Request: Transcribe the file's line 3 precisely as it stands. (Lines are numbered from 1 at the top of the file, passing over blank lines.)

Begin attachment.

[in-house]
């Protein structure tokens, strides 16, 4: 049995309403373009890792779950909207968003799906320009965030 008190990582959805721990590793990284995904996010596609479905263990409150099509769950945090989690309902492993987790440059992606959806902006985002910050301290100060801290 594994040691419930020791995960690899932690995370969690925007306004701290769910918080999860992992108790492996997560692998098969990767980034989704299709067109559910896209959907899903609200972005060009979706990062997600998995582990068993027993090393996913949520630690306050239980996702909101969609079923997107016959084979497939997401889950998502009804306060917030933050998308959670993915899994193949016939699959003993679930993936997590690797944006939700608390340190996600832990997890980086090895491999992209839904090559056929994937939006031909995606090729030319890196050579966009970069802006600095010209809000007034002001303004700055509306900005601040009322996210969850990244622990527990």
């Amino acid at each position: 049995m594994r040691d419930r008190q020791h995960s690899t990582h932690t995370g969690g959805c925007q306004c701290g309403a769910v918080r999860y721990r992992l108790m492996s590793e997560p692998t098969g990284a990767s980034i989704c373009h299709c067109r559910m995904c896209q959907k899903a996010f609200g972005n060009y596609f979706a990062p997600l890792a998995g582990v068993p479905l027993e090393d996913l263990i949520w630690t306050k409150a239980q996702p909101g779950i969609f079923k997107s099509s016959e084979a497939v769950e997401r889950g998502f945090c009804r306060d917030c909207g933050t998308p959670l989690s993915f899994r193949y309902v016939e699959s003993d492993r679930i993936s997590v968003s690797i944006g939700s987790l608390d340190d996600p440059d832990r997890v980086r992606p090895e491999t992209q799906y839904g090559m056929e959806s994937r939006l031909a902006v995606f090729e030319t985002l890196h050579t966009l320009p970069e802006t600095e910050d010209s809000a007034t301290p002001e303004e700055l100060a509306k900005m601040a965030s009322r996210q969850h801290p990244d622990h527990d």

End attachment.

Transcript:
């Amino acid at each position: 049995m594994r040691d419930r008190q020791h995960s690899t990582h932690t995370g969690g959805c925007q306004c701290g309403a769910v918080r999860y721990r992992l108790m492996s590793e997560p692998t098969g990284a990767s980034i989704c373009h299709c067109r559910m995904c896209q959907k899903a996010f609200g972005n060009y596609f979706a990062p997600l890792a998995g582990v068993p479905l027993e090393d996913l263990i949520w630690t306050k409150a239980q996702p909101g779950i969609f079923k997107s099509s016959e084979a497939v769950e997401r889950g998502f945090c009804r306060d917030c909207g933050t998308p959670l989690s993915f899994r193949y309902v016939e699959s003993d492993r679930i993936s997590v968003s690797i944006g939700s987790l608390d340190d996600p440059d832990r997890v980086r992606p090895e491999t992209q799906y839904g090559m056929e959806s994937r939006l031909a902006v995606f090729e030319t985002l890196h050579t966009l320009p970069e802006t600095e910050d010209s809000a007034t301290p002001e303004e700055l100060a509306k900005m601040a965030s009322r996210q969850h801290p990244d622990h527990d």